13. Maybe its because I’m old, but I do get the sentiment.

    I bought tickets for the weekend specifically because it was Jeter’s last trip in
    and; if I know its coming, will do the same for Miggy, Pujols, Ichiro; and,
    If I live long enough, Trout.

    I took part in the 1st AB standing O’s for each game
    and then cheered just as loud when we got him out.
    Did not applaud his 1st inning hit on Fri night..not during the game, son.

    The standing O was for the career.
    Cheering the out was for the game at hand.
    Seemed to me like most of the crowd had it figured out.

    It has been expressed by others, but maybe the point is valid.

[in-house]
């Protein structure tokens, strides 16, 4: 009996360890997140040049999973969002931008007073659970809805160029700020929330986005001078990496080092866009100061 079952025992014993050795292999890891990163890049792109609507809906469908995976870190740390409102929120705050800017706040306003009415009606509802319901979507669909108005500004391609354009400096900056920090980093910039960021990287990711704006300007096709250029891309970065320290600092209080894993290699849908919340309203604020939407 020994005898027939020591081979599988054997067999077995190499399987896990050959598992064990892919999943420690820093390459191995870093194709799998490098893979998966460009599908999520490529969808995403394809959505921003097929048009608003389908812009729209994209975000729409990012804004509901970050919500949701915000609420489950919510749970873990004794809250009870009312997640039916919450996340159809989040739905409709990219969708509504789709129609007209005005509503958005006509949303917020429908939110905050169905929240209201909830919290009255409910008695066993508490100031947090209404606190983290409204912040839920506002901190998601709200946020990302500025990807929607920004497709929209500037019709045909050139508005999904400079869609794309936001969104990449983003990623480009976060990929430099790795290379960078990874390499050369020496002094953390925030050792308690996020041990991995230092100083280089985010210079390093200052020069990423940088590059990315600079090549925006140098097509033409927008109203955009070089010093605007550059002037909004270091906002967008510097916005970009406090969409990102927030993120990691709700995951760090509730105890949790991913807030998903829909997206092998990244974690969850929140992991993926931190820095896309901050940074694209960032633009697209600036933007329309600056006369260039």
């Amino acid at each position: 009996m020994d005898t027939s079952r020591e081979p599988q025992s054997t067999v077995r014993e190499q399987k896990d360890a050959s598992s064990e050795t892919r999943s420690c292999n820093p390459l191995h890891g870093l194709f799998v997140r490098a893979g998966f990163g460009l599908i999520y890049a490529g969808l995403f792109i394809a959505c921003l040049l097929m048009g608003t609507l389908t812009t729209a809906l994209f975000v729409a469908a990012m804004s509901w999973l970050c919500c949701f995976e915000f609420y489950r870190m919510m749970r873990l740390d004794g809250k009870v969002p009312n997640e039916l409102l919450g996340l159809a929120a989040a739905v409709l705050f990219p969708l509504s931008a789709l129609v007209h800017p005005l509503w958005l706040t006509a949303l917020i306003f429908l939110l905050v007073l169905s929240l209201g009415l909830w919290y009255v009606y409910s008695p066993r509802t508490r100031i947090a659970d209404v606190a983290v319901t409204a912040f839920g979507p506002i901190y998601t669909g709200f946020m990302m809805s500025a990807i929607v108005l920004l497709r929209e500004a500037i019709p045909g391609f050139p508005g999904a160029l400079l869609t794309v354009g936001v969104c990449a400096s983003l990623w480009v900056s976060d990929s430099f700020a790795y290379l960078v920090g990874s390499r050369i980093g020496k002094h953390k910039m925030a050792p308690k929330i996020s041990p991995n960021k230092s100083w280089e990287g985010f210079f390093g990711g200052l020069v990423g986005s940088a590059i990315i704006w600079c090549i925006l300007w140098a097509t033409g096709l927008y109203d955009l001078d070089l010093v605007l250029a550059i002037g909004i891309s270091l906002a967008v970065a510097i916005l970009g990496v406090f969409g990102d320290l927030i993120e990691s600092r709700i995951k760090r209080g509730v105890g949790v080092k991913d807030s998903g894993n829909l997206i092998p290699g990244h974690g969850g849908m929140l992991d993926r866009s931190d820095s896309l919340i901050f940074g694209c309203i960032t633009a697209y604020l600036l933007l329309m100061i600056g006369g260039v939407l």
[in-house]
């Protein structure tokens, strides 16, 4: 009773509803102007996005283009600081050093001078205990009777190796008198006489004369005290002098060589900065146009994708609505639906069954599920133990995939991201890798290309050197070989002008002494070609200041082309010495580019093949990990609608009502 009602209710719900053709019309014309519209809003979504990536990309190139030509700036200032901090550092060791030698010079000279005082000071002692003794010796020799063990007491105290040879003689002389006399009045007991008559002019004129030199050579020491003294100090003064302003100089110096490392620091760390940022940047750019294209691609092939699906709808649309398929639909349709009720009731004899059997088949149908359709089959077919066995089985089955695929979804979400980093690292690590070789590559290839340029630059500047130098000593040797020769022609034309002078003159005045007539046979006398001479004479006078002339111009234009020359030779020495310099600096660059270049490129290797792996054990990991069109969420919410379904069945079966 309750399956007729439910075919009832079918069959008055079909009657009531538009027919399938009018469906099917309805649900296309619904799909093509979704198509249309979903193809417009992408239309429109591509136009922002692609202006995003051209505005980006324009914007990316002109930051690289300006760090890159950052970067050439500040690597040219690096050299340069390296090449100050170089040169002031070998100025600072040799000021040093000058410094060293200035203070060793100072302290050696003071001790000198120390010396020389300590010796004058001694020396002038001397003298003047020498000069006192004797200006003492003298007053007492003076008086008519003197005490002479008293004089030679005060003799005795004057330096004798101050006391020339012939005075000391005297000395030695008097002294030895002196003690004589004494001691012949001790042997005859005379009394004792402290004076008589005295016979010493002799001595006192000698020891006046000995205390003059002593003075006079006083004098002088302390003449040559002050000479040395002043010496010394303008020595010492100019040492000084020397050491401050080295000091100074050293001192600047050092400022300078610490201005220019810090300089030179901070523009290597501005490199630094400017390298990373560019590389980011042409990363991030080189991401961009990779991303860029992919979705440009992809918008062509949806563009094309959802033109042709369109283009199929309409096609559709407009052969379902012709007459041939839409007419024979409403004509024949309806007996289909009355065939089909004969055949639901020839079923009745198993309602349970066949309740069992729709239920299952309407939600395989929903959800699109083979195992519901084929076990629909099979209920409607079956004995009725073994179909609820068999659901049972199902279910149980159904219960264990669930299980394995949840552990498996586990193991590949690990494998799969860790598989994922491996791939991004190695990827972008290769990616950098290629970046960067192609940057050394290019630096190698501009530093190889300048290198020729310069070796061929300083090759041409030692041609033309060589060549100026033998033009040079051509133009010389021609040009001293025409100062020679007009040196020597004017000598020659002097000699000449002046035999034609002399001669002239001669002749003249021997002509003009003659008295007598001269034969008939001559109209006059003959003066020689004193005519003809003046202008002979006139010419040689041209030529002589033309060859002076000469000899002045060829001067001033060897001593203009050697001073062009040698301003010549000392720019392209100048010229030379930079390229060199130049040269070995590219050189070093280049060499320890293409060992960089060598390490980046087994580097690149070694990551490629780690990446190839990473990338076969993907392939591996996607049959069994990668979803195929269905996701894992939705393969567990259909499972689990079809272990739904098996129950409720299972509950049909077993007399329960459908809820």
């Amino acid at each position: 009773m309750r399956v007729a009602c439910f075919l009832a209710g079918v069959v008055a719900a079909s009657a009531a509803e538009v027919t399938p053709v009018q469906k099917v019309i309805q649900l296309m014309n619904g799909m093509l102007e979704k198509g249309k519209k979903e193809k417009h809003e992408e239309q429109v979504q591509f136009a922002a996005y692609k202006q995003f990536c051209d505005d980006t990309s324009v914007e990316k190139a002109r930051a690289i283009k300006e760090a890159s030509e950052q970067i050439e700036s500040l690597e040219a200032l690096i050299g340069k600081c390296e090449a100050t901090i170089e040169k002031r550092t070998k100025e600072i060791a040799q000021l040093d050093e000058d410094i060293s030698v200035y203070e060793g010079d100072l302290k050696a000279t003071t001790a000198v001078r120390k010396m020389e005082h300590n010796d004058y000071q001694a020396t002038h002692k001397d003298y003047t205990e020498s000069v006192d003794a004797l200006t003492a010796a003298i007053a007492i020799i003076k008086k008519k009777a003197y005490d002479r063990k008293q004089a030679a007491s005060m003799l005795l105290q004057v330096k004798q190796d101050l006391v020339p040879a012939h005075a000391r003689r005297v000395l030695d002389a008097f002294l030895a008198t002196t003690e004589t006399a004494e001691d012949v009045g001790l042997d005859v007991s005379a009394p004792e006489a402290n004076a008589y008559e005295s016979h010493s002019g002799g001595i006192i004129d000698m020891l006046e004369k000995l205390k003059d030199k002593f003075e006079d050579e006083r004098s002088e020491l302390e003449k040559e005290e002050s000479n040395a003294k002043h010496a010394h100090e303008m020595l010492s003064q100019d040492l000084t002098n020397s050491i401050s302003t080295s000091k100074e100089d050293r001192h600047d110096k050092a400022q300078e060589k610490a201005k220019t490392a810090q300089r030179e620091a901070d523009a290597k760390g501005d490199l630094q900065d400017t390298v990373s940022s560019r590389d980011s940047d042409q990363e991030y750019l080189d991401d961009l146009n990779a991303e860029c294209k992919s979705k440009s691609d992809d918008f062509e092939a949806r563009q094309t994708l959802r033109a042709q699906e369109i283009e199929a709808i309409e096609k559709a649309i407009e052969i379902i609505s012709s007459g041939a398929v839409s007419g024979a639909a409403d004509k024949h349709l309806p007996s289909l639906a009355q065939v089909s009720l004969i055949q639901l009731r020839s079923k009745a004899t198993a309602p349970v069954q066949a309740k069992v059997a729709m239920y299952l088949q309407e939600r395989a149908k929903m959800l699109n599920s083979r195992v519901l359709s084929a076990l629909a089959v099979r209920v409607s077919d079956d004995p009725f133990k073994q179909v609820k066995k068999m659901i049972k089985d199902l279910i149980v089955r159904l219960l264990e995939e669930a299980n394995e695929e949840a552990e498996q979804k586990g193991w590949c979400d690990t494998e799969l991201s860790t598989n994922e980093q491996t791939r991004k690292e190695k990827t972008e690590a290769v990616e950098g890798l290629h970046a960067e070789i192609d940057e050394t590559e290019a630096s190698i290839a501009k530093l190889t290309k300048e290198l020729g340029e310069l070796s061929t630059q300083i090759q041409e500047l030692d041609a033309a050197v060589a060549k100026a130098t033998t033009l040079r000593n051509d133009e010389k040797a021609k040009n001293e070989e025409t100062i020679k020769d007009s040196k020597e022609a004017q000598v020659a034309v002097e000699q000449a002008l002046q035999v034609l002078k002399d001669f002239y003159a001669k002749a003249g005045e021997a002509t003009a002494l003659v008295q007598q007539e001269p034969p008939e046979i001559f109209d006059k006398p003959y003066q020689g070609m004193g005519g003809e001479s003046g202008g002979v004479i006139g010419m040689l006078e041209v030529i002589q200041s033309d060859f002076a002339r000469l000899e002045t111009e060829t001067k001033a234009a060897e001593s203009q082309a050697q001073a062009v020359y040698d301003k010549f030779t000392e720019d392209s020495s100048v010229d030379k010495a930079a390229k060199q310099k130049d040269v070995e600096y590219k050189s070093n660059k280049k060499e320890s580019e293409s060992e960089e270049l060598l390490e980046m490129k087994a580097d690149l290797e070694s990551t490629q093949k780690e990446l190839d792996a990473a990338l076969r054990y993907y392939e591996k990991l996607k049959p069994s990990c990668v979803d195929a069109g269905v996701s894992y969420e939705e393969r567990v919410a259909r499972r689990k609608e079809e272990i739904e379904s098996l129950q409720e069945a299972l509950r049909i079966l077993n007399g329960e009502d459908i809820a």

Maybe this whole tour thing is more of an MLB publicity initiative
    that Jeter is expected to support rather than anything he actually wants.
    So yeah, just enjoy the moment for what it is and let it go.

  14. [Garbage from a moron].

  15. Anyone who should be a lock first ballot hall of famer deserves what our fans gave to Jeter this weekend.

    I hate the Yankees as much as anyone (living in an area where NY is 2nd closest team & as soon as Phillies stink – everyone becomes Yankee fans), but I would cheer Jeter on his final game in Toronto if I was there

    • I think it’s because of the endless verbal fellating that has been going with Jeter this season that it has been incredibly anoying.